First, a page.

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Implementing front fills

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Dan Johnson:
Thanks for the great response Tom.  You pretty much touched on most of the things I had been thinking through already.  Would you say that vertical dispersion pattern would be a big concern?  I would think it may be more so when we are on the shorter stage with the front fills angled up (because of vocal mics on stage) but at least we're not typically dealing with reflections off of low ceilings.  And maybe not as much an issue when firing straight forward.  I've already got all of the tools to do this except for the actual speakers so I would be getting something specifically for this purpose.  I'm thinking more towards dedicated front fills rather than monitors after reading the responses.  I can always angle the front fills up as opposed to angling monitors straight forwards.

Dan Johnson:
Lee Douglas wrote on Sun, 14 December 2008 12:17
it would seem to me that a front fill on a two foot stage with people crowded up against might have a usable sound for maybe four or five people crowded together across and possibly two deep with a wide dispersion pattern and nominally more for a four foot stage.  Something on the front light truss might have better coverage maybe?  Or would you just provide multiple fills across the front of the stage?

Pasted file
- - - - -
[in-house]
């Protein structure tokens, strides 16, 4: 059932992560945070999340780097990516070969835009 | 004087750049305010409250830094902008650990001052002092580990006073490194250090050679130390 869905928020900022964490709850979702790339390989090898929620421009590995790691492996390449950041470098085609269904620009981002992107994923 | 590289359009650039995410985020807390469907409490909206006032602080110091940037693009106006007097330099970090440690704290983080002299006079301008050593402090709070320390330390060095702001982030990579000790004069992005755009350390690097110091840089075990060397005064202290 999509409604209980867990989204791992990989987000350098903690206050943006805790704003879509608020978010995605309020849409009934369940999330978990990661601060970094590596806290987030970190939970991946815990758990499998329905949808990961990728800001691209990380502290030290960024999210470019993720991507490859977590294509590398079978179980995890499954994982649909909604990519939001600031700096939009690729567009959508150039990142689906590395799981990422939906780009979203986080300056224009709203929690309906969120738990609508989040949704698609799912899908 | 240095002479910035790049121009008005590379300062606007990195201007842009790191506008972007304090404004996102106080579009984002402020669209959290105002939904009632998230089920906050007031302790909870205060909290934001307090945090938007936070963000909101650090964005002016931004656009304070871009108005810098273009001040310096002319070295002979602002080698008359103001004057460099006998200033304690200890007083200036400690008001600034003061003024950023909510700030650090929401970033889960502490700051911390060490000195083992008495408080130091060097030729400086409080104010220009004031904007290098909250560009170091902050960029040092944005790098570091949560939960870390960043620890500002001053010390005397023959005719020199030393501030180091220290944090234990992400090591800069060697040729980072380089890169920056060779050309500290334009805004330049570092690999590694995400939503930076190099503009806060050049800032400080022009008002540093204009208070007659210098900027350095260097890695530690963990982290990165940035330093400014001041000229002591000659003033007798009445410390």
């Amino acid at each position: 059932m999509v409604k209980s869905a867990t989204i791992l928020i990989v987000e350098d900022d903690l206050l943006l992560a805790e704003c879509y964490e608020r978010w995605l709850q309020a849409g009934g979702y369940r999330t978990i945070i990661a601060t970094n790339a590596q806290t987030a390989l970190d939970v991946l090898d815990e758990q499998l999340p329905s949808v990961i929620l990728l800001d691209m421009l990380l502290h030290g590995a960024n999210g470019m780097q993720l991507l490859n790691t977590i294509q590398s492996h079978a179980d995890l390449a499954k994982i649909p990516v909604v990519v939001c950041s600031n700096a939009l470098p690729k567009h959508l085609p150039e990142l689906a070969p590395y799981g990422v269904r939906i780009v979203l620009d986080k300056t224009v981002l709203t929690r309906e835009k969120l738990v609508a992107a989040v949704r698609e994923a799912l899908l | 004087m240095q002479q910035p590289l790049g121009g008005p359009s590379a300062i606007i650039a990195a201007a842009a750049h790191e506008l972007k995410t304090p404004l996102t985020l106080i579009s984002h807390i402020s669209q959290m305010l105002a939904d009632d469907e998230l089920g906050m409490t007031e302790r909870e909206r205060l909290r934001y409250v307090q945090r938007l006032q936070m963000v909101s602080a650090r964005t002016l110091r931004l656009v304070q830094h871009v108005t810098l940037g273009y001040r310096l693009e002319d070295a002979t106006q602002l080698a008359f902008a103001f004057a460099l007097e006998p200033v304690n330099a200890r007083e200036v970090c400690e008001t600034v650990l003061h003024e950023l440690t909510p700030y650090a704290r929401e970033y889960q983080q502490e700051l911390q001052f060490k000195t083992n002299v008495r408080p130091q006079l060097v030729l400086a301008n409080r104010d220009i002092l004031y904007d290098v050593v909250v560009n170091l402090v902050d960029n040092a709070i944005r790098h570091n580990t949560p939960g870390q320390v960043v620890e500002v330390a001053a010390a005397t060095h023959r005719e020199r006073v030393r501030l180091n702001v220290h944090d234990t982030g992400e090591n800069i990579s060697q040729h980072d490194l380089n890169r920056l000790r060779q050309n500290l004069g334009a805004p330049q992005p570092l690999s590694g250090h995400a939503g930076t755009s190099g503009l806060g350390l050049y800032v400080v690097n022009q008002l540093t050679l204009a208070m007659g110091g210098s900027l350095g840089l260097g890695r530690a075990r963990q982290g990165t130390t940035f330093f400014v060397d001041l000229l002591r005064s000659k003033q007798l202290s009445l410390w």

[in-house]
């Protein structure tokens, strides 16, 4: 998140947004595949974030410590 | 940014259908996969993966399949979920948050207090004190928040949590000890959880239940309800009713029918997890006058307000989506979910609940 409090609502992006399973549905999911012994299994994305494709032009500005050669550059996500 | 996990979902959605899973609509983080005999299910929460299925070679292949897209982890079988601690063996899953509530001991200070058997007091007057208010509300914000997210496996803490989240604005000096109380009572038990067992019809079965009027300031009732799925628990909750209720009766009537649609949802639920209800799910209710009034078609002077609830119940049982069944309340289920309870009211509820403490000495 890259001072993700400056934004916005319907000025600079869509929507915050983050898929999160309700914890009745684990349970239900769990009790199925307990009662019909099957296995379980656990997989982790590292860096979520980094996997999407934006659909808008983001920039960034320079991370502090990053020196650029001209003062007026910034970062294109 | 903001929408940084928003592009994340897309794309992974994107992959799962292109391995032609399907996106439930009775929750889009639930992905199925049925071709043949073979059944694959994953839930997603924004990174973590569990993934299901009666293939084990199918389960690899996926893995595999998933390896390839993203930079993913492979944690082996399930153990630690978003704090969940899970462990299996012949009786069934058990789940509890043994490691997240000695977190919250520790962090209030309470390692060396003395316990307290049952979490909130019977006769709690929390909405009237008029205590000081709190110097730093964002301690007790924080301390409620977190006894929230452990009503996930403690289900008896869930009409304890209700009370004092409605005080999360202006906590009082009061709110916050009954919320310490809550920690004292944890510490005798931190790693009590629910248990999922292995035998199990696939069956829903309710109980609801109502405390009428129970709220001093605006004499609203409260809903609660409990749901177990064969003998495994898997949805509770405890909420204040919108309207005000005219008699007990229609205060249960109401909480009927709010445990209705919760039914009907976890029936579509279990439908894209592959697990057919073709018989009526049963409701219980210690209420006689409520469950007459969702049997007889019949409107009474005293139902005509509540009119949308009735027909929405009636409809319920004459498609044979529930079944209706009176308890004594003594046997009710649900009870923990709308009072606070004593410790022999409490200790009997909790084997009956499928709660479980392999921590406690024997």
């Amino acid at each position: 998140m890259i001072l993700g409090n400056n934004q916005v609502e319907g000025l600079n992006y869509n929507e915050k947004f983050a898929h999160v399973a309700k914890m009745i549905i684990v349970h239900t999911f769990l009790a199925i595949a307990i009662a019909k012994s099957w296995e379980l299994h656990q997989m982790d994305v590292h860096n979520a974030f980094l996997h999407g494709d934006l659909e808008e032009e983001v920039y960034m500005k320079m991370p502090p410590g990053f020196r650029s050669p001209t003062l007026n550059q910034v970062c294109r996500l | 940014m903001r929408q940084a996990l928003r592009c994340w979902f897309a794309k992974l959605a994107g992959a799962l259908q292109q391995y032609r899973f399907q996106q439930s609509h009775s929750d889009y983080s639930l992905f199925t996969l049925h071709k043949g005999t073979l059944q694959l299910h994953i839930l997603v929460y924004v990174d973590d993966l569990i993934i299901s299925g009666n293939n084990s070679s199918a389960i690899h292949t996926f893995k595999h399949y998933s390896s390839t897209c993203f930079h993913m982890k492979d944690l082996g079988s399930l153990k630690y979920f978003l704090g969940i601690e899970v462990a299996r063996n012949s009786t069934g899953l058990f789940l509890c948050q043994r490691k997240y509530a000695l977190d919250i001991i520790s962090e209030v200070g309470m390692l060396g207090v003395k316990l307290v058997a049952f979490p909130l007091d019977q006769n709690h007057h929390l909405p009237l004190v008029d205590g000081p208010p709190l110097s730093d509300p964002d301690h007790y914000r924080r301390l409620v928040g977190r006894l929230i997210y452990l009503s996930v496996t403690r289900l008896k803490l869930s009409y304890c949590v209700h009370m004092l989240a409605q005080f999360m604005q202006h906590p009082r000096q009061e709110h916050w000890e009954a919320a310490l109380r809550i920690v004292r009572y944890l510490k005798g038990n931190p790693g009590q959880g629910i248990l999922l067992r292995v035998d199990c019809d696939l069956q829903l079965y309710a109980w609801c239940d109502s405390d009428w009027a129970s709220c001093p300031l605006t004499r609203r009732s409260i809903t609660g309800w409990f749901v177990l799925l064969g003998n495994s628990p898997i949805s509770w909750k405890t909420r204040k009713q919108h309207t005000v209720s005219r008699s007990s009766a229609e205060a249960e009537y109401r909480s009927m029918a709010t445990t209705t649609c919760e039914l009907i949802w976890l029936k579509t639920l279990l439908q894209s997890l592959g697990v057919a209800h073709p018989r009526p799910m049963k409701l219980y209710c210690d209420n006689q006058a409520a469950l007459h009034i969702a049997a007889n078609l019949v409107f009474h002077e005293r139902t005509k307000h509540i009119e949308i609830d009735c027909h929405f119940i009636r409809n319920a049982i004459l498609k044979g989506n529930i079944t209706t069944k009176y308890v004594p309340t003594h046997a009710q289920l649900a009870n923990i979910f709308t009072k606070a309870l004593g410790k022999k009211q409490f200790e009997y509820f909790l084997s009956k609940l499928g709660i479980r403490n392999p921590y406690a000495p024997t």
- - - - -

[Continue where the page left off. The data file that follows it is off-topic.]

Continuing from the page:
These 2' tall stages are usually not all that wide and I was thinking multiple fills for these situations for the very reasons you suggested.  It may not be a perfect solution but it would be better than nothing for sure.

Tom Young:
"Would you say that vertical dispersion pattern would be a big concern?"

Sure. But this is not quite as important as horizontal coverage, which determines how many devices you will need. If you get crowds that are so close that they are above the vertical coverage (partly because you have such low platform/stage heights) chances are pretty good they will be blocking the HF's from everyone behind them. So at that point it matters little whether you have medium or wide vertical coverage.

I would shoot for something in the range of 90-120 degrees H x 60-70 degrees V.

EAW, EV, Meyer, Renkus Heinz, JBL, Yamaha Commercial and a few others make decent to very good front fills (sometimes billed as "underbalcony" loudspeakers). Some of these have an angled side as well as a right-angle side, which would provide you with more flexibility.

You should also consider getting front fills that are the same make (and even same series, or line) as your FOH ldspkrs. Doing so means they are more likely to sound like the FOH. To some degree, anyways.


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